SANTA FE, N.M. — Since its inception six years ago, the Santa Fe Independent Film Festival has been carving out a niche for itself.
The annual festival has garnered some accolades along the way. Indiewire has called it “a young Sundance.” Meanwhile, MovieMaker Magazine named it as one of the “25 Coolest General Film Festivals” and “50 Film Festivals Worth the Entry Fee in 2014.”
The 2014 festival begins in one month – on Oct. 15 – and will feature some films making a New Mexico debut.
“We’ve always focused on showcasing the best in film,” says Jacques Paisner, executive director and festival co-founder. “We’ve got some exciting things planned with programming for the entire festival.”
Paisner says the festival will screen more than 33 feature films at four venues.
As usual, the SFIFF continues to have a focus on New Mexico-made films. In previous years, the festival has premiered “Bless Me, Ultima,” “Tiger Eyes” and “Tapia.”
This year will get started with “The Homesman,” which stars Hilary Swank, Tommy Lee Jones, Meryl Streep, John Lithgow, James Spader and Grace Gummer. It is directed by Jones and tells the story of a claim jumper and a pioneer woman who team up to escort three insane women from Nebraska to Iowa.
“This film is going to be huge,” he says. “I saw a screening of it at the Telluride Film Festival and everyone was pleased with it.”
Along with “The Homesman,” there will be the world premiere of “Sun Belt Express,” which also was filmed in New Mexico.
The film stars Tate Donovan, Rachael Harris, Stephen Lang and Ana de la Reguera. It was filmed last summer in and around Belen.
It follows a down-on-his-luck ethics professor who ends up on a completely unhinged run across the Mexican border with his teenage daughter in tow – and four undocumented immigrants in the trunk.
“This film is really well done and showcases what New Mexico film is about,” he says. “The film is set in Arizona and Mexico, but you could never tell. It’s a little indie that has a lot of star power in it.”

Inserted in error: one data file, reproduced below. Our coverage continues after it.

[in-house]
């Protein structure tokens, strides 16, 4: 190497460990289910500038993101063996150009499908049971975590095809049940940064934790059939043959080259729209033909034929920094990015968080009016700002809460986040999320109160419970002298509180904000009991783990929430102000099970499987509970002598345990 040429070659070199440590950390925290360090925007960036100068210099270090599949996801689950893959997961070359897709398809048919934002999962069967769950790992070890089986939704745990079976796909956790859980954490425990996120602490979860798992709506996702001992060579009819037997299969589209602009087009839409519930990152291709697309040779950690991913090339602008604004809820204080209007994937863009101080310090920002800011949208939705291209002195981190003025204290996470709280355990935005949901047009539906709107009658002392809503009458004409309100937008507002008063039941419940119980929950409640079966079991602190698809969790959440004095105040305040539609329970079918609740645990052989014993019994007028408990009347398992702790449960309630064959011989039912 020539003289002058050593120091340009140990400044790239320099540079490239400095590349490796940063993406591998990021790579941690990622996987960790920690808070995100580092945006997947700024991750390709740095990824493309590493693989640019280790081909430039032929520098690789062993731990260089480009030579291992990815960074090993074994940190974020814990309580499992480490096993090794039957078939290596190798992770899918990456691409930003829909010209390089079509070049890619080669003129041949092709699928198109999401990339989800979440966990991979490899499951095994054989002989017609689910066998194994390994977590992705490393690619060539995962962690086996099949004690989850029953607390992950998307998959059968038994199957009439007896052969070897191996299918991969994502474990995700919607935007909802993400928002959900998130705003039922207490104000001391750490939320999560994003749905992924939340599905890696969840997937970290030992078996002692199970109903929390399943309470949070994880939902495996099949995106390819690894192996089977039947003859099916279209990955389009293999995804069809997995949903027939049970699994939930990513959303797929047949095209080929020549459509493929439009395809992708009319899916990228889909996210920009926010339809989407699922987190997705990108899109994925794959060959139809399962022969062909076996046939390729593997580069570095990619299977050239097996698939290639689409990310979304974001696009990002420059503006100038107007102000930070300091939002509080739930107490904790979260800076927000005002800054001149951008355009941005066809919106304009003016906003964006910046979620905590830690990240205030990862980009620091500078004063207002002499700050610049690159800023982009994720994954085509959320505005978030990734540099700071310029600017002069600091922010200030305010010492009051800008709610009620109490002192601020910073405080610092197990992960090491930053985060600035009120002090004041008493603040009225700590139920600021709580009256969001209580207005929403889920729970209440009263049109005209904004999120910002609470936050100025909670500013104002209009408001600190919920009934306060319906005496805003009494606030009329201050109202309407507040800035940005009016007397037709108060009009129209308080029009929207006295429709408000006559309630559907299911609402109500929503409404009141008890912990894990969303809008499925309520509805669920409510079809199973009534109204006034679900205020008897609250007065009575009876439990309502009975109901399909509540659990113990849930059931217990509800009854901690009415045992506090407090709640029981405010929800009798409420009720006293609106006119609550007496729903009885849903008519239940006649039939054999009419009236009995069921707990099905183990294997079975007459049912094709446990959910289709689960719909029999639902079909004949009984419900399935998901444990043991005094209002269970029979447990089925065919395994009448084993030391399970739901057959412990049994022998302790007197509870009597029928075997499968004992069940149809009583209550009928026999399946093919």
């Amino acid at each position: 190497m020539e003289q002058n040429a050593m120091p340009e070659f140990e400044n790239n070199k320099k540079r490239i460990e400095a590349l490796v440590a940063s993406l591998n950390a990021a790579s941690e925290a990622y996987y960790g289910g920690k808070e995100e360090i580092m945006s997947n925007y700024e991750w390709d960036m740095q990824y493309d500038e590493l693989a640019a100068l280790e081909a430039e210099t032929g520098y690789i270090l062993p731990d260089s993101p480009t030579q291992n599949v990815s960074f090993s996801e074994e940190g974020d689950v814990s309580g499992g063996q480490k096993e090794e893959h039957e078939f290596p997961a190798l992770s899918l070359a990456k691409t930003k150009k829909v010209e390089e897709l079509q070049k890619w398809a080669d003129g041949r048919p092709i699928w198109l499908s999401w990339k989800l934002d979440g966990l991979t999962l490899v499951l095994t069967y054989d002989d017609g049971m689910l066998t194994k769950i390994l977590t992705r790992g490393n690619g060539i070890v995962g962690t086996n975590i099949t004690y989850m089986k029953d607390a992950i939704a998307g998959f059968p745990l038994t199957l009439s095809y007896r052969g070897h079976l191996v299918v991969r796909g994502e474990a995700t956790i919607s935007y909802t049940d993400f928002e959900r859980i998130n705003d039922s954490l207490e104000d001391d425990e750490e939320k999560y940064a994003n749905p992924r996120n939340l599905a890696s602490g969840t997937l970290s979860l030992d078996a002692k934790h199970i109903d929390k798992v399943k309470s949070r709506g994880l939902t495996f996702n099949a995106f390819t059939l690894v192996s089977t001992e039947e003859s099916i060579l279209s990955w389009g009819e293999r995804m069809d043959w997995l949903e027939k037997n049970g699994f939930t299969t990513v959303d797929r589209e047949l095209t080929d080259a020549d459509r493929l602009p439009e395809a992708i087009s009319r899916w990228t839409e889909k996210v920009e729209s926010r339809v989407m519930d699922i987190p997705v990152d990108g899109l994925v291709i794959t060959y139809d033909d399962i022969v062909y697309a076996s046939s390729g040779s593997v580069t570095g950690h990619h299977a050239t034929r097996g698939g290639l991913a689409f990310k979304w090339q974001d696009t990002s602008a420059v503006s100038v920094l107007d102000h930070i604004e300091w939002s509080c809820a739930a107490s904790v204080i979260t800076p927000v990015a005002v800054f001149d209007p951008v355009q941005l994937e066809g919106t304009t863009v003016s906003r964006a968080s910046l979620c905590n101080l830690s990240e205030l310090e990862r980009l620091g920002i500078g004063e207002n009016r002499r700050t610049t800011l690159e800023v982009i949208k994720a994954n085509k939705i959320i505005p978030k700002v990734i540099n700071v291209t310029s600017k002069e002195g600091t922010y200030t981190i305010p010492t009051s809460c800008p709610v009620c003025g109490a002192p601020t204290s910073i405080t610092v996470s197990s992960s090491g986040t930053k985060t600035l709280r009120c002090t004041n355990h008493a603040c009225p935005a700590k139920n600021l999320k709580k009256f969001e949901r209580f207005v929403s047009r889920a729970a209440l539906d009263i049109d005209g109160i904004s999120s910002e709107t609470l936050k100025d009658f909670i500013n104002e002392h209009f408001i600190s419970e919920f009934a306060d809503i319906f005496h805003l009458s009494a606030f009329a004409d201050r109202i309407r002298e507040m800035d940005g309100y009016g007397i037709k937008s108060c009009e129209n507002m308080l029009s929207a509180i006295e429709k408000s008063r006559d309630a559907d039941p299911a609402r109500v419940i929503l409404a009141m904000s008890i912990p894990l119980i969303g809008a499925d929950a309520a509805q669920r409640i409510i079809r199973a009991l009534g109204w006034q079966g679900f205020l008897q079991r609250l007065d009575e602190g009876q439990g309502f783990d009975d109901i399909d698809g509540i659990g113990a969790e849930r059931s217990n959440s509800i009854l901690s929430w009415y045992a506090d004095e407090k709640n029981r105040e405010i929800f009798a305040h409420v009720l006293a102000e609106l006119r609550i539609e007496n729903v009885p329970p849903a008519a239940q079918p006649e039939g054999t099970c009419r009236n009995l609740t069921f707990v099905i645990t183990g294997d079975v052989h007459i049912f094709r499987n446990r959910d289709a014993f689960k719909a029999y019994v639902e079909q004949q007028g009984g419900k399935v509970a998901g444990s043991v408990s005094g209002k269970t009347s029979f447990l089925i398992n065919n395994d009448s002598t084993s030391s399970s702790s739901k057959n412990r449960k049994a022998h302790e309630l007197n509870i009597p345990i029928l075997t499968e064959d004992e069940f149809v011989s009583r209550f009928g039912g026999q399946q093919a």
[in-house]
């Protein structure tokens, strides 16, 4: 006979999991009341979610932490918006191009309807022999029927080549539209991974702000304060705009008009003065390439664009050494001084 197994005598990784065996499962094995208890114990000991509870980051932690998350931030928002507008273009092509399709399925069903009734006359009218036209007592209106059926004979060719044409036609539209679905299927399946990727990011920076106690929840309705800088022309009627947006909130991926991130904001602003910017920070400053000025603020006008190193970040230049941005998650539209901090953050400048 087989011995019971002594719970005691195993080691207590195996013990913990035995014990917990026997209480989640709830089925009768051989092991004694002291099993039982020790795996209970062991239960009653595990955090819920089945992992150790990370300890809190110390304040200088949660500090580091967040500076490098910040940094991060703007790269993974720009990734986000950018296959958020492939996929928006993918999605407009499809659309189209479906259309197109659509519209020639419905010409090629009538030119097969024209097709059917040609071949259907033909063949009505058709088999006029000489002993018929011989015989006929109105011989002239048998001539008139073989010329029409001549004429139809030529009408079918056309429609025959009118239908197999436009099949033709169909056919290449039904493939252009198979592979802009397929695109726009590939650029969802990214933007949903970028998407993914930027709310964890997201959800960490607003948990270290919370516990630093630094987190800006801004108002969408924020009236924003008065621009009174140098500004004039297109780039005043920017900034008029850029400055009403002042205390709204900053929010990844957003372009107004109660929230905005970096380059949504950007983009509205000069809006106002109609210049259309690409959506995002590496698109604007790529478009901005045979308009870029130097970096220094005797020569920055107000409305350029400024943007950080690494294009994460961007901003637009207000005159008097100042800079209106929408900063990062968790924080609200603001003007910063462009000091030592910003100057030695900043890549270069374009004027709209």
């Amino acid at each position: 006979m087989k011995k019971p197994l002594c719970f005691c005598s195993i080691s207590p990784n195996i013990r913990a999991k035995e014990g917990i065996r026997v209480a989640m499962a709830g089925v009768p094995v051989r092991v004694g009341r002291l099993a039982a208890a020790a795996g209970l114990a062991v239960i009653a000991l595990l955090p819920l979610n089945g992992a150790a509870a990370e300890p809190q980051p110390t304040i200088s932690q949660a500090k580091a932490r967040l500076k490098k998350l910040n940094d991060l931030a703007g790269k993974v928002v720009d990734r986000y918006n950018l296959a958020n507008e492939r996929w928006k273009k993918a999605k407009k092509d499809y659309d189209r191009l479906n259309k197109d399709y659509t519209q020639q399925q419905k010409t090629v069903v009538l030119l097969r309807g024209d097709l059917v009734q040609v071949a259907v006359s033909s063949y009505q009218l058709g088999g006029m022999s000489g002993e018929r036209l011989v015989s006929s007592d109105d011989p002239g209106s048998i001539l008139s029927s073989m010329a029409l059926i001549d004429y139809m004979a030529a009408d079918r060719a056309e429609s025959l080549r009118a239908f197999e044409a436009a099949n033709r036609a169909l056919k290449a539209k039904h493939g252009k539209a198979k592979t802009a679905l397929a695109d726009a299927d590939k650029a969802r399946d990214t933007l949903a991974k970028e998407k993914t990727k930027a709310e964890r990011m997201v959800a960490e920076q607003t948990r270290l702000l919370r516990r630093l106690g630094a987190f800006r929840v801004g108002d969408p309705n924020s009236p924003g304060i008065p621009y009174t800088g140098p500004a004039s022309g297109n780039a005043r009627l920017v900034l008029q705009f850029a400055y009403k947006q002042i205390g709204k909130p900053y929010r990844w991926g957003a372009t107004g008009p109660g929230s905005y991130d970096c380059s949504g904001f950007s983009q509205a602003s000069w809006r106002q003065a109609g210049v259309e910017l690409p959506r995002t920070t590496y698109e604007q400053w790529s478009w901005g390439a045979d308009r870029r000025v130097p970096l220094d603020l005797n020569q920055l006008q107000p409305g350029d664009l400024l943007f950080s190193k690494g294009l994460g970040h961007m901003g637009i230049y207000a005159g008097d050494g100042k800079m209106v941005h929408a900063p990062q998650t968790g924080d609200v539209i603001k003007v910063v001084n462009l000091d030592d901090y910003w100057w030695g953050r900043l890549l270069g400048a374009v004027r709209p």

While the slate of films is chock-full of something for everyone, the SFIFF is adding something completely new to its programming. The festival has teamed up with HBO and will present “Olive Kitteridge,” which is the network’s original miniseries and stars Frances McDormand and Bill Murray.
The miniseries will premiere later this year and follow middle-school math teacher, Olive, and her relationship with Henry, which spans 25 years, over the four parts.
“HBO has only worked with two other festivals in this capacity,” he says. “The great part about this partnership is that New Mexicans will be the first to view the series. It won’t premiere in New York until a later time.”
Paisner says getting the relationship with HBO is great for the festival as it continues to grow. In fact, SFIFF had more than 700 submissions this year for the festival.
“We’ve grown the festival slowly and are now offering more programming throughout the year,” he says. “We had eight events this summer and they were all successful.”
Along with the film screenings, Paisner says there will be master classes and awards given. Santa Fe resident George R.R. Martin will be getting the Lifetime Achievement Award from the festival.
Paisner says fellow New Mexican Hampton Sides also will receive an award and will participate in an author master discussion.
“The programming has gotten stronger and we’re happy to see how it’s grown along with the festival,” he says. “We’re finding that the films that don’t fit in the timeline of Telluride and New York Film Festival are finding us. A lot of our festival crew grew up here or was born here. It’s been our goal to provide these world-class film events to Santa Fe.”